Schools engage students during closure


Carroll Fowler and Adkison Elementary schools found creative ways to pass out books to students last week amid the coronavirus pandemic and the closure of schools through the school year.

School districts in Stanislaus County previously extended school closures through May 1.

Carroll Fowler’s drive-thru library was open from 11 a.m. to 12:30 p.m., the same time during breakfast/lunch pick-up, on Thursday.

“We want our kids to do as much learning at home,” said Principal Emily Harry. “Reading is the foundation of everything. The more they read, the better their comprehension and words per minute will be. We recommend reading 30 minutes a day.”

A total of 150 books were checked out. Previously-read books were swapped for new ones. Parents filled out forms for specific book requests prior to pick-up.

“We want to keep our kids and families engaged,” said Harry. “We’re having our next one (drive-thru library) after spring break. I hope the word gets out and more people sign up.” 

On Thursday, Adkison Elementary gifted free books to 160 families provided by the Stanislaus County Library in partnership with the BRE/National Book Foundation.

The book giveaway was staged during the school’s meal drive-thru time (11 a.m.-12:30 p.m.).

“It’s a good way to keep the kids excited about reading,” Principal Stephanie Pimentel said. “The response from parents was amazing. They were very appreciative. The kids were excited. It was priceless seeing the smiles on their face.”

The Stanislaus County Library has provided books to Adkison at its open house, swamp meet and literacy night.

“We have a great relationship,” said Pimentel.

In January, Adkison installed a $3,000 book vending machine in its library.

Prior to the school closing due to the coronavirus pandemic, each teacher handed out one token each week to a student deserving of a book prize for exhibiting good behavior.

“We have such a focus on literacy at this site,” Pimentel said.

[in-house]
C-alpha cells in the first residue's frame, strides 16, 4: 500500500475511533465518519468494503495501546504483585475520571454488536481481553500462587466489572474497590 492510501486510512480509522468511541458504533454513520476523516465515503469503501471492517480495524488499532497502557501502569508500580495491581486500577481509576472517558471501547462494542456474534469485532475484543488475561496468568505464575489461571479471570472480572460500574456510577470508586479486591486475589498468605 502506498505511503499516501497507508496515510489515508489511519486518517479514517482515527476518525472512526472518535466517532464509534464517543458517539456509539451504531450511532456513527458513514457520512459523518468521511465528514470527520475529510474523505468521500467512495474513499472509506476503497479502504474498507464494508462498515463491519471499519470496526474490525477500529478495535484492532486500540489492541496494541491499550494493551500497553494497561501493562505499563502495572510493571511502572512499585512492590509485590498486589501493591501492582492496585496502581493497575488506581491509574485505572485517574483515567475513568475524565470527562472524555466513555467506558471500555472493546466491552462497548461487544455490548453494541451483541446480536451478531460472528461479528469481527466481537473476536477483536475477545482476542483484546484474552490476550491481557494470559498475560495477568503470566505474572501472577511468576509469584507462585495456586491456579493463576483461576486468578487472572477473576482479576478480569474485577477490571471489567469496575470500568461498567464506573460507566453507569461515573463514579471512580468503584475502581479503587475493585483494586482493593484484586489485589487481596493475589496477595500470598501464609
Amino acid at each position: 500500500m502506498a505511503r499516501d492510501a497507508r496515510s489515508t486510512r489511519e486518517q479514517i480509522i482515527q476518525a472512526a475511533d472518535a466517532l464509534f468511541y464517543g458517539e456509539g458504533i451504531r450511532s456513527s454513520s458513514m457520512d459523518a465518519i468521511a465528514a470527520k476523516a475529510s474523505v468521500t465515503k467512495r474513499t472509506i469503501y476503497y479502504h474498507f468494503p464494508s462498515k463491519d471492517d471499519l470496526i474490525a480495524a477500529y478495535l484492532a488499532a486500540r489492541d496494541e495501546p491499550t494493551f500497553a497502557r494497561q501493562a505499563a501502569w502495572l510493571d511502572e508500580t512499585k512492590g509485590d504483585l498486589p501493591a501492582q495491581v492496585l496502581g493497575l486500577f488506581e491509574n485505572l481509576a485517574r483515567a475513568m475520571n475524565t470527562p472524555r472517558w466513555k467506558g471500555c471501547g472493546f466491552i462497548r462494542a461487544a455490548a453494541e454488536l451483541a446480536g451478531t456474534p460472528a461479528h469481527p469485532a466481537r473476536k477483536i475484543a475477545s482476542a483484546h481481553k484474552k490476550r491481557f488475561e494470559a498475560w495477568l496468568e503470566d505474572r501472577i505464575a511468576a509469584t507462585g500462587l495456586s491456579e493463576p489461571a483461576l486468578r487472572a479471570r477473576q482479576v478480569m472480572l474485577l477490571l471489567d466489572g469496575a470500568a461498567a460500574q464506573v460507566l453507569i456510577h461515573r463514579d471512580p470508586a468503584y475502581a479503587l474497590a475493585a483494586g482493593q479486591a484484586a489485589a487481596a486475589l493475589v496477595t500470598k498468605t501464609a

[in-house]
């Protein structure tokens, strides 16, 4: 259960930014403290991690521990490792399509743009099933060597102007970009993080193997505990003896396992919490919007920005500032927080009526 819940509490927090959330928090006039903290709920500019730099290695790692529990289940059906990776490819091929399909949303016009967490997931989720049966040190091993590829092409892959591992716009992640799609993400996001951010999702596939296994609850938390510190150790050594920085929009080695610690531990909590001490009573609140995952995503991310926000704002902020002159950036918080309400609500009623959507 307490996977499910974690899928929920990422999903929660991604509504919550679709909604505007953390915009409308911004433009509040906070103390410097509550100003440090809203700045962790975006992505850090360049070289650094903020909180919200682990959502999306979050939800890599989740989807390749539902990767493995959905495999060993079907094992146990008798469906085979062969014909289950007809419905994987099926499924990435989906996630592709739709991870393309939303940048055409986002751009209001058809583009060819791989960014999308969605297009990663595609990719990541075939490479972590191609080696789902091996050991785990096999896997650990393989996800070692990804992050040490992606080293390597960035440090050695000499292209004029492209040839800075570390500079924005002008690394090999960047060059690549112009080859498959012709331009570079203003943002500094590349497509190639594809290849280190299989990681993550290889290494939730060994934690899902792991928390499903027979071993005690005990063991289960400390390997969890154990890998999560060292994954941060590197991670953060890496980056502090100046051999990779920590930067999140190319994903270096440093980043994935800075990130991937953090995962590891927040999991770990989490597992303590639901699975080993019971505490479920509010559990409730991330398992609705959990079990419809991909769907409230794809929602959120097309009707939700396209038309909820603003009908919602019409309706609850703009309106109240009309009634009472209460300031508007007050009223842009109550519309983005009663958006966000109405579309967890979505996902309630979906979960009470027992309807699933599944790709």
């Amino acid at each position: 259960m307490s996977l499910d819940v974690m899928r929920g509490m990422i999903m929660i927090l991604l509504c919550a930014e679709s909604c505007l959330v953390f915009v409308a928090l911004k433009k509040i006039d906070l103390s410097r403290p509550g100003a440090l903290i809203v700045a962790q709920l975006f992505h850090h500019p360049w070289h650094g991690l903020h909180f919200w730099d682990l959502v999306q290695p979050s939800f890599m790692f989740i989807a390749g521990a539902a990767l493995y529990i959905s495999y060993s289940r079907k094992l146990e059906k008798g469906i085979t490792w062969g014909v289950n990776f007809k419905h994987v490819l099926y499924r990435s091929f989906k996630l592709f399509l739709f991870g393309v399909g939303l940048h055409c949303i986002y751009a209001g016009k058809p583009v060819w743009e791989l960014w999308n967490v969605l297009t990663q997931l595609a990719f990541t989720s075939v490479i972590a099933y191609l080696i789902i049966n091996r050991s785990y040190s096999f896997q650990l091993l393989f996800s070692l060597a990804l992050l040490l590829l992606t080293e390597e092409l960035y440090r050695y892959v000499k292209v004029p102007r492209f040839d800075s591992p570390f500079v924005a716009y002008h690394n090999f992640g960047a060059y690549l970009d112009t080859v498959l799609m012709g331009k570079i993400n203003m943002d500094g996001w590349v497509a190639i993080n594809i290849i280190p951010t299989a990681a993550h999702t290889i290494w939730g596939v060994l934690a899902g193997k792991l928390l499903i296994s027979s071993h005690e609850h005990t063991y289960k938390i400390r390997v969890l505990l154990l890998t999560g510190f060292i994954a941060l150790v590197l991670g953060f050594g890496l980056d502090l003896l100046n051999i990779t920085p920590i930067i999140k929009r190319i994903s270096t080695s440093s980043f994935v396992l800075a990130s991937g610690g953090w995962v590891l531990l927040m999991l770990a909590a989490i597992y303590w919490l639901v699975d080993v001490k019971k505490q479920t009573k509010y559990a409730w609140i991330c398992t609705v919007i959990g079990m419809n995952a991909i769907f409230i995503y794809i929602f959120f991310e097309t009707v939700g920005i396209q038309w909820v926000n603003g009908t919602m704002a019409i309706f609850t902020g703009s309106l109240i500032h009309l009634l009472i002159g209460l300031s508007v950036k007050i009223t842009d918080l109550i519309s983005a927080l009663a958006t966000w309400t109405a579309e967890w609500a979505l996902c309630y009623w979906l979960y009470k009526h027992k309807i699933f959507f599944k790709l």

Students will continue to earn tokens while completing the academic school year from home.

“Now, we’ll have teachers select students from their classes and they’ll pick up books during meal service time,” Pimentel said. “We’ll have some options.”

Ceres Unified and the overwhelming majority of other school districts in the state of California will keep their campuses closed for the remainder of the spring semester to combat the spread of the deadly COVID-19 coronavirus.

“Although the extension of school closures and implementation of social distancing practices has created challenges and hardships, we know this is the most effective way to slow and disrupt the transmission of this pandemic,” Ceres Unified stated in its coronavirus update notification to families on April 1. “All of us as parents, teachers, district staff, administrators, and community members are facing these challenging times together.”

When public schools closed on March 19, there were just two confirmed cases of COVID-19 in the county.

As of Monday evening, there were 81 positive tests.

“We now have further guidance and directives from State Superintendent of Instruction Tony Thurmond and Gov. Gavin Newsom to keep schools closed through the end of the current school year,” Ceres Unified officials said. “With this new information and an abundance of caution, the Ceres Unified School District, in cooperation with the Stanislaus County Office of Education and other Stanislaus County school districts, is taking a safety-first approach and immediate action to extend school closures through the end of the 2019-20 school year.

“We appreciate the incredible resilience with which CUSD students, families, and staff have responded to this ever-evolving situation, and want to assure you that the 2019-20 school year is not over. Between now and spring break, we will provide additional information to facilitate the continued transition to distance learning instruction for the remainder of the school year. Please know that CUSD teachers, administrators, and staff are here to provide support throughout this crisis, and we will continue to work collaboratively and diligently to engage with students and parents and ensure students feel connected to school.”

Ceres Unified will continue to provide breakfast and lunch for students 18 and under at school sites and other locations, plan for high school graduation ceremonies even if they’re rescheduled to a later date, assist with school enrollment for 2020-21, and update its website with additional resources and materials to support parents.

“In the coming days and weeks, we will provide information regarding graduation, grades and transcripts, scholarships, and summer school,” Ceres Unified officials further stated.

California’s 977 school districts serve more than 6.2 million students.



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